Silence and Solitude
Sermon by Pastor Josh Van Leeuwen
Introduction by Phyllis Yearick
Does this ever happen to you: falling into bed after another long, busy day, hoping for a good night’s sleep, you relax into your pillows ready to soak in the silence. Immediately, like popcorn in a hot pan, thoughts begin to intrude. One of the kids has a dentist appointment tomorrow afternoon—did I remember to ask for a couple of hours off work? It’s not a convenient time for me, with that big presentation coming up Friday. Maybe I can get something done on my laptop in the waiting room. And the dogs are due for their vaccinations. Seems like we just had that done. Time really does fly. Wait, is today Wednesday? I forgot to roll out the garbage can—again. Guess I’ll do it in the morning, if I remember. Seems like I forget a lot of things these days. What’s wrong with me? I used to be so organized. Now I’m just a mess.
Life is chaotic. Even if we’re organized and things generally run smoothly, we’re often reminded how little control we really have. Sometimes we feel that we are simply reacting to whatever the world throws at us, regardless of our well-considered plans. We are at the mercy of the weather, our employers, our families, other people (those we know and those we don’t), and events. We are confronted with constant noise, both around us and in our heads. We can feel helpless, tossed around by outside forces and by our frazzled inner selves. And even among friends and family, we can feel lonely and invisible.
That’s why the spiritual disciplines are so valuable. They aren’t just another thing that happens to us; rather they are a practice we choose—and must choose, if we want to grow in our faith. Silence and solitude are foundational to the other disciplines. The two go hand in hand: silence is easier to achieve when we’re alone, if we’re willing to turn off the TV and other sources of noise. Being alone relieves us from the temptation to put on our public selves, to speak and act in such a way as to justify ourselves to others (and to ourselves). We need to be alone and quiet so that we can listen for God’s voice and reconnect with our creator, who knows the real us and can help us become who he wants us to be. Dallas Willard wrote, “Locked into interaction with the human beings that make up our fallen world, it is all but impossible to grow in grace as one should. . . . In stark aloneness it is possible to have silence, to be still, and to know that Jehovah indeed is God . . . . Only silence will allow us life-transforming concentration upon God” (The Spirit of the Disciplines). In silence and solitude are peace and sanctuary.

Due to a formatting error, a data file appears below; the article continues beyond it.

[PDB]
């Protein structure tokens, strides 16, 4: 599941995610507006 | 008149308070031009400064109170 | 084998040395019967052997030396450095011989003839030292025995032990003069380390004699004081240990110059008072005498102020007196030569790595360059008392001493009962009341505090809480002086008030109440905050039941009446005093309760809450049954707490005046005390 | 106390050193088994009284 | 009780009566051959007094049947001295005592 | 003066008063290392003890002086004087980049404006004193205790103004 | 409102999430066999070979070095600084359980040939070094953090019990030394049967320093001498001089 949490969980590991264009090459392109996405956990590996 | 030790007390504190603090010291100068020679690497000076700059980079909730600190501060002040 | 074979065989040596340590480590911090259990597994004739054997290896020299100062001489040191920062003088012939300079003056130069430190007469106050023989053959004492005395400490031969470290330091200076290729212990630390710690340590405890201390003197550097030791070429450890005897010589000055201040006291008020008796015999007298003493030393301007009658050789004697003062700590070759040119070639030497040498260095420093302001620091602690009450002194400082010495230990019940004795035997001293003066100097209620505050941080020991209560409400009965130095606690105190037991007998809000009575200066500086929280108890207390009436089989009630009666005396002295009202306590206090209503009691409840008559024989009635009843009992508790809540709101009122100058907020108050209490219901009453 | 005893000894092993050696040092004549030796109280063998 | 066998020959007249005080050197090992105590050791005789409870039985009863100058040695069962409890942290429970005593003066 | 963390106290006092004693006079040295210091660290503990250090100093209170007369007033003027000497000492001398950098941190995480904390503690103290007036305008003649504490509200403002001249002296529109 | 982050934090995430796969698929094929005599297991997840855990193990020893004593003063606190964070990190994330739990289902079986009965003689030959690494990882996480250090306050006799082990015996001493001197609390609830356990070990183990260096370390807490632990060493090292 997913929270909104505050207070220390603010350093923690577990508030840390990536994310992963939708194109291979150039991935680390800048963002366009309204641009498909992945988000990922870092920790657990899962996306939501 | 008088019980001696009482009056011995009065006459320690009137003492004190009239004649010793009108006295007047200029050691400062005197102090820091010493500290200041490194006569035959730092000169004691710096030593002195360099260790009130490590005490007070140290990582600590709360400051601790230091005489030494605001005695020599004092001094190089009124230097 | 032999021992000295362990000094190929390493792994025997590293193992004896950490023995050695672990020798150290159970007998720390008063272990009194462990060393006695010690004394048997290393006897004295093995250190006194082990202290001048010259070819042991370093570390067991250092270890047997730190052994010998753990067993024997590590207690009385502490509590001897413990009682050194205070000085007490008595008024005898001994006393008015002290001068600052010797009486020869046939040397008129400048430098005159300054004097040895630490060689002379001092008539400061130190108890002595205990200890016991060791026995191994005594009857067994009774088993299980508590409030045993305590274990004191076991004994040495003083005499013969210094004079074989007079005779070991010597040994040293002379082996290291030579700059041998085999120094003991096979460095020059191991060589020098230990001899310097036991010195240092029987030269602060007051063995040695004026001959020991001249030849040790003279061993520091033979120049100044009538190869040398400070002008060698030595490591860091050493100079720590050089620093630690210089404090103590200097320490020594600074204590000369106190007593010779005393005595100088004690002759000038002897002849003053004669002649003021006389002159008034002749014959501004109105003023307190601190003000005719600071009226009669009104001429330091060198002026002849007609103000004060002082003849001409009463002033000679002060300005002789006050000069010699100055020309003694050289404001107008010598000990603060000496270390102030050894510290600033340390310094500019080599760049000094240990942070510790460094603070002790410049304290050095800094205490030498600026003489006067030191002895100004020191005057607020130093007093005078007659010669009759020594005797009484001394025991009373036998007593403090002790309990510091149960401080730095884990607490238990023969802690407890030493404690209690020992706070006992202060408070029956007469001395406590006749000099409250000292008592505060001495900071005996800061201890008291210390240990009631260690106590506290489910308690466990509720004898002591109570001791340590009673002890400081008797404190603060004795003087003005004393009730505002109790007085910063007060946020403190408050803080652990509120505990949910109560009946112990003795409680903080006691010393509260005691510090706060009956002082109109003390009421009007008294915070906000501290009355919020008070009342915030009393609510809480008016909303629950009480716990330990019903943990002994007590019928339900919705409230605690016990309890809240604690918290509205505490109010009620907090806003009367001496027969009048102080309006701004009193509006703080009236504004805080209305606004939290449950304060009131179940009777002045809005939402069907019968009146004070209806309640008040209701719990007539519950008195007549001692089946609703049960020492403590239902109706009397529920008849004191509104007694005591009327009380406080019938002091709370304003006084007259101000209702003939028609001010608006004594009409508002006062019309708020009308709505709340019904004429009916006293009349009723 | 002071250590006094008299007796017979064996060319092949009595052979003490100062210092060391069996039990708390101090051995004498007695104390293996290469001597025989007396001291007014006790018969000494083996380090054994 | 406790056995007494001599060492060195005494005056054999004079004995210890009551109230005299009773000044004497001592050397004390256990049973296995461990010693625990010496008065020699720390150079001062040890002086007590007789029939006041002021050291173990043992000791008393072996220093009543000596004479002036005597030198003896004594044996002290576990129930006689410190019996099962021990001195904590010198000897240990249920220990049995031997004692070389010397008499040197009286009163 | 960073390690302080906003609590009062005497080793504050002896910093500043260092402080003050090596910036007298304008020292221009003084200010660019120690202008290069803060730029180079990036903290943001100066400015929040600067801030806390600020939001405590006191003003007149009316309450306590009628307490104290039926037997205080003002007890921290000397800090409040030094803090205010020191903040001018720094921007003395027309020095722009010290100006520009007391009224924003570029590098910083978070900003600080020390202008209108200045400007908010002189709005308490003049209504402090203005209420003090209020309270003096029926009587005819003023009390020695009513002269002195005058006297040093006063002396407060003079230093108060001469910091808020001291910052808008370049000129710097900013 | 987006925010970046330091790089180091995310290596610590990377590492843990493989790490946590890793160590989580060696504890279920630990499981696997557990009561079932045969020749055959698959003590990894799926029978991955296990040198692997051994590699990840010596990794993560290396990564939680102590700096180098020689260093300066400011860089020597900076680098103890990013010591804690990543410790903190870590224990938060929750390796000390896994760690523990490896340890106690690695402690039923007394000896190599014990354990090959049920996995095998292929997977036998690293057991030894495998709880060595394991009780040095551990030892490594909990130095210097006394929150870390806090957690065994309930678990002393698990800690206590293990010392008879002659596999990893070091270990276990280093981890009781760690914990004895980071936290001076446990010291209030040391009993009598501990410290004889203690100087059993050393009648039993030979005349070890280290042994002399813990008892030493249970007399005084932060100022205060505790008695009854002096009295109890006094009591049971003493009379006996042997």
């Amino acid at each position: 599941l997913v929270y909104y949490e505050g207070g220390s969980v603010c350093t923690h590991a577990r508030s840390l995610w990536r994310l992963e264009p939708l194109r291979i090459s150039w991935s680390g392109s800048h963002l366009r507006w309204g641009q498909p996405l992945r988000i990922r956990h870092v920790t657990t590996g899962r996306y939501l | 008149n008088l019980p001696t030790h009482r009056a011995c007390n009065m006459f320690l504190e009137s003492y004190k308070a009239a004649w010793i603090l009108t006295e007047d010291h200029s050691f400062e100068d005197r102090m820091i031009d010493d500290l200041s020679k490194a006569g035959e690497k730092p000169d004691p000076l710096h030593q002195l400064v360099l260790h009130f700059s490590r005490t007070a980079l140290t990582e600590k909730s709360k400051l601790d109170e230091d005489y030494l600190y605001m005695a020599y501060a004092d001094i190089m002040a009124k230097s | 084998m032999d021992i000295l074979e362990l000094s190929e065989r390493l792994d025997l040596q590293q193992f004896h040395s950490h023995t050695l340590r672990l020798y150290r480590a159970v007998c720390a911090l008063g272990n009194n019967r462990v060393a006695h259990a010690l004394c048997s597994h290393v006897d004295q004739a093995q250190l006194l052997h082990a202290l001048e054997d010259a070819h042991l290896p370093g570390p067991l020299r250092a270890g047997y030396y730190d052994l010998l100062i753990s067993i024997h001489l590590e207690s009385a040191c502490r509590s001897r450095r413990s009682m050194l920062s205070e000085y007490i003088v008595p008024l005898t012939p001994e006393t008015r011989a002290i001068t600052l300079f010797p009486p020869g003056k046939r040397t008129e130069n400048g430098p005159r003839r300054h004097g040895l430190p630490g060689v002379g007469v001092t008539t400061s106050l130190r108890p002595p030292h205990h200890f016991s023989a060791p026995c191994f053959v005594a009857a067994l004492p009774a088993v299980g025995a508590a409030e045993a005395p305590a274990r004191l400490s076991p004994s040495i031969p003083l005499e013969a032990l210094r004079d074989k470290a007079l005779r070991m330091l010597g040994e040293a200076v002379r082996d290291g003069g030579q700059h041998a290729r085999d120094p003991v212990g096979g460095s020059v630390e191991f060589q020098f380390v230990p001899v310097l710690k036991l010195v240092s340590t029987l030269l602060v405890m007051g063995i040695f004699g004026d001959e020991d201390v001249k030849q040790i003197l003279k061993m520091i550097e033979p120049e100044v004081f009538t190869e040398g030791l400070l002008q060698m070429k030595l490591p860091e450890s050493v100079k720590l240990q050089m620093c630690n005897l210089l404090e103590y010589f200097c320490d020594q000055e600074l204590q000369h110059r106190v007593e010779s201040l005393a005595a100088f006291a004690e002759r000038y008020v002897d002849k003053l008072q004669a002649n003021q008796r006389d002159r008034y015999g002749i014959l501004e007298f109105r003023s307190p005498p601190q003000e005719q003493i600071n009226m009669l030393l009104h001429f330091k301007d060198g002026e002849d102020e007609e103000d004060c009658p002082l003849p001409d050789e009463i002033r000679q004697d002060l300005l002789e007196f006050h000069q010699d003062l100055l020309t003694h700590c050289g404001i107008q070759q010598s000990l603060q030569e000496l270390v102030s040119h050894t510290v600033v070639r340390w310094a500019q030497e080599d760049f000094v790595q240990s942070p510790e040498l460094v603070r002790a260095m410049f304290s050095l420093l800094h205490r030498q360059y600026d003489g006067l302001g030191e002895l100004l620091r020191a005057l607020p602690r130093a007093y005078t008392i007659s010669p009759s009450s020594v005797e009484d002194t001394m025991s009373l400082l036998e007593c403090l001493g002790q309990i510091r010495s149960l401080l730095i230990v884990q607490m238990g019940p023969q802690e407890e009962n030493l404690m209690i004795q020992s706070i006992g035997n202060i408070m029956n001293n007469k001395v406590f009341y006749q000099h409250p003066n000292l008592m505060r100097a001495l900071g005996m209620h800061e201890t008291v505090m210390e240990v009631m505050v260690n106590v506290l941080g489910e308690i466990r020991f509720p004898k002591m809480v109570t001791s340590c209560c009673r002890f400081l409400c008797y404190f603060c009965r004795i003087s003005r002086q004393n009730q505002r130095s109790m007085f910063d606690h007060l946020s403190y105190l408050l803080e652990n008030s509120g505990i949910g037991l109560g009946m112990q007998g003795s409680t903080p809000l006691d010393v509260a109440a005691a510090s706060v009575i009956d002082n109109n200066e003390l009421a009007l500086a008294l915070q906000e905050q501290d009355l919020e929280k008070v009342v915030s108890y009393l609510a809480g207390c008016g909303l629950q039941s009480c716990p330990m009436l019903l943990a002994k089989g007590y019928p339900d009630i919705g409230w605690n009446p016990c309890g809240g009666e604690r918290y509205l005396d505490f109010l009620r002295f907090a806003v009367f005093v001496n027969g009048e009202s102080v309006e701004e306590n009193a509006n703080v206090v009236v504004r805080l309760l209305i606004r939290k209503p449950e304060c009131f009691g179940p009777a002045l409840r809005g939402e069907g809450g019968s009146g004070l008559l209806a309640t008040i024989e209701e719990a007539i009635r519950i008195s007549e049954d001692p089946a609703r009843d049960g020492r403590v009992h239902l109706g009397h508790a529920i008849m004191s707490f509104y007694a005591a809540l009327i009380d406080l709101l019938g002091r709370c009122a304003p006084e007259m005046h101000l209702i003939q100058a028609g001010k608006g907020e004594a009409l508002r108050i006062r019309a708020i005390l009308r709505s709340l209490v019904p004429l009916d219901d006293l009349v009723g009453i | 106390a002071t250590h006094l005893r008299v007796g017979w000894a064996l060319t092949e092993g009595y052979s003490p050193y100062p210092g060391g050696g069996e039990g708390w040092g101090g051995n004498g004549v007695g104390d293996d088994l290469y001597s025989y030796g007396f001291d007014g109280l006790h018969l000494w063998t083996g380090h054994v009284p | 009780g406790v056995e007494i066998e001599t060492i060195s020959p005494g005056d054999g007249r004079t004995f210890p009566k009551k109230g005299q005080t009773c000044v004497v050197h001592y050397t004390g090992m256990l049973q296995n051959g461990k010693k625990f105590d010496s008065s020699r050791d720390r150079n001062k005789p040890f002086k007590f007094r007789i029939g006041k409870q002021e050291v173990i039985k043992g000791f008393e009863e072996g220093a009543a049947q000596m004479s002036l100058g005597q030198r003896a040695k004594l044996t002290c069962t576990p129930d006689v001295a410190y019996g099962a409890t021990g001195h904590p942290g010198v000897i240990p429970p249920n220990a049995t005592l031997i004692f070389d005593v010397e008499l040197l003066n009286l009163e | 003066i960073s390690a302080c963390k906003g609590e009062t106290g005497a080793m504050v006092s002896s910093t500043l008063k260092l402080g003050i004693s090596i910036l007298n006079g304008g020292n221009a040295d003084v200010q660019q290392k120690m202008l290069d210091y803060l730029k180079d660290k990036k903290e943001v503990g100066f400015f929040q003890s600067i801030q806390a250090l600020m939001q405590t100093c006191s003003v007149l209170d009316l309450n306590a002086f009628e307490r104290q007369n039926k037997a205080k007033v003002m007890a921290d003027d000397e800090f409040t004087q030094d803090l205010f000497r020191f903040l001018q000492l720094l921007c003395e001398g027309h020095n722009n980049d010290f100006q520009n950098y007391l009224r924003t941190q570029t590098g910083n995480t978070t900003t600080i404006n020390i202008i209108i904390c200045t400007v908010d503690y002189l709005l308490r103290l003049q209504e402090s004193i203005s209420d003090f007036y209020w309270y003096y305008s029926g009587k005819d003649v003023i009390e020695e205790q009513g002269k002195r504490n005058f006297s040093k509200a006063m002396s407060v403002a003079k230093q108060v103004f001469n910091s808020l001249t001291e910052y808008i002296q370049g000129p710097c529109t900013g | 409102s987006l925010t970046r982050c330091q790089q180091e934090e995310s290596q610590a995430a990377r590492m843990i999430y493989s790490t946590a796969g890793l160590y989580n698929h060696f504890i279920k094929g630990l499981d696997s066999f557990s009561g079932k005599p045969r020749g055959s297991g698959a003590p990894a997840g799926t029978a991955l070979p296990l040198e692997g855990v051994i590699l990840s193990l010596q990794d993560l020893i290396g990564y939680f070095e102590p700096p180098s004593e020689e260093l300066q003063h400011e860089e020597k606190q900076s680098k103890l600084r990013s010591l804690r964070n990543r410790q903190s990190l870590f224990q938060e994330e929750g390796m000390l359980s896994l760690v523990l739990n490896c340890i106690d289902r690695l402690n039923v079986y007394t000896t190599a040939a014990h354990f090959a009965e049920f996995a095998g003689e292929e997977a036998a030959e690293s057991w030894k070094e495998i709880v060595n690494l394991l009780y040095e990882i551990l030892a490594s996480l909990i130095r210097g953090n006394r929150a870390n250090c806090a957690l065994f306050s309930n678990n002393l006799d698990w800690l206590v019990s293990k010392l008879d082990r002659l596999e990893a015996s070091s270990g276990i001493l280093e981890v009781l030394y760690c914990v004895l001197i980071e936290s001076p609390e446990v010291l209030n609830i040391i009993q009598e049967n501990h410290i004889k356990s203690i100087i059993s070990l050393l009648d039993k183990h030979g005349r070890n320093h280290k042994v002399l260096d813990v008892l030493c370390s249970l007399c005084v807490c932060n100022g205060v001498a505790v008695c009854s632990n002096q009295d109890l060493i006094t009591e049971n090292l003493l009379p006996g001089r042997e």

Perhaps being alone makes you feel anxious. Perhaps the absence of noise makes you feel lonely and adrift. “Jesus calls us,” wrote Richard Foster, “from loneliness to solitude. . . . Loneliness is inner emptiness. Solitude is inner fulfillment” (Celebration of Discipline). How do we go from emptiness to fulfillment? By listening for the voice of God. By remembering that he is real and trusting that he loves and cares for us. As we practice the discipline, we can learn to enjoy moments of inward solitude and communion with God even in our busyness. We might notice the changing leaves as we walk from the parking lot to our building at work. We might see birds overhead, winging their way south to their wintering grounds. We can observe God at work in the world around us, in nature and in our fellow human beings. Wrote Foster, “In the midst of noise and confusion we are settled into a deep inner silence. Whether alone or among people, we always carry with us a portable sanctuary of the heart.”
You are welcome at Westview Church! Join us this Sunday morning for worship and the Lord’s Supper at 9:30 (children’s worship and nursery care provided), and stay afterward for Discovery Hour (all ages, little ones through adults).